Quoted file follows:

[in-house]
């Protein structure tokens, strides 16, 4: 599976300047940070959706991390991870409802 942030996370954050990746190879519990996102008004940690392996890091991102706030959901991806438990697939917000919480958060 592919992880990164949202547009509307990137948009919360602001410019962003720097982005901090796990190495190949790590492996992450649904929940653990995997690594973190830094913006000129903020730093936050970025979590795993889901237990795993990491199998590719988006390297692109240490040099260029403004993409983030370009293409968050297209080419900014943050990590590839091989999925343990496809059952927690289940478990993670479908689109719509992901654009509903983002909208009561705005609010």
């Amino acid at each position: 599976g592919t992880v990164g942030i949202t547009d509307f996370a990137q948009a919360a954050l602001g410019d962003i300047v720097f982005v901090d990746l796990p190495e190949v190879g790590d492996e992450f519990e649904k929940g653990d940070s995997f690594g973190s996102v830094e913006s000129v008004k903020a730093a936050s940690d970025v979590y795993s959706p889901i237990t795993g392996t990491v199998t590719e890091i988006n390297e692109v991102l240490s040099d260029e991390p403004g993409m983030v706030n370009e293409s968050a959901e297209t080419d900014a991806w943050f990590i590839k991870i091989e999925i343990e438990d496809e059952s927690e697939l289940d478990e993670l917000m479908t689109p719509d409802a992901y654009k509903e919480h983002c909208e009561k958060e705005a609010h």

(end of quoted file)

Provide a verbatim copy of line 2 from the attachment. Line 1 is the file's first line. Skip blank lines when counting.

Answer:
């Protein structure tokens, strides 16, 4: 599976300047940070959706991390991870409802 942030996370954050990746190879519990996102008004940690392996890091991102706030959901991806438990697939917000919480958060 592919992880990164949202547009509307990137948009919360602001410019962003720097982005901090796990190495190949790590492996992450649904929940653990995997690594973190830094913006000129903020730093936050970025979590795993889901237990795993990491199998590719988006390297692109240490040099260029403004993409983030370009293409968050297209080419900014943050990590590839091989999925343990496809059952927690289940478990993670479908689109719509992901654009509903983002909208009561705005609010």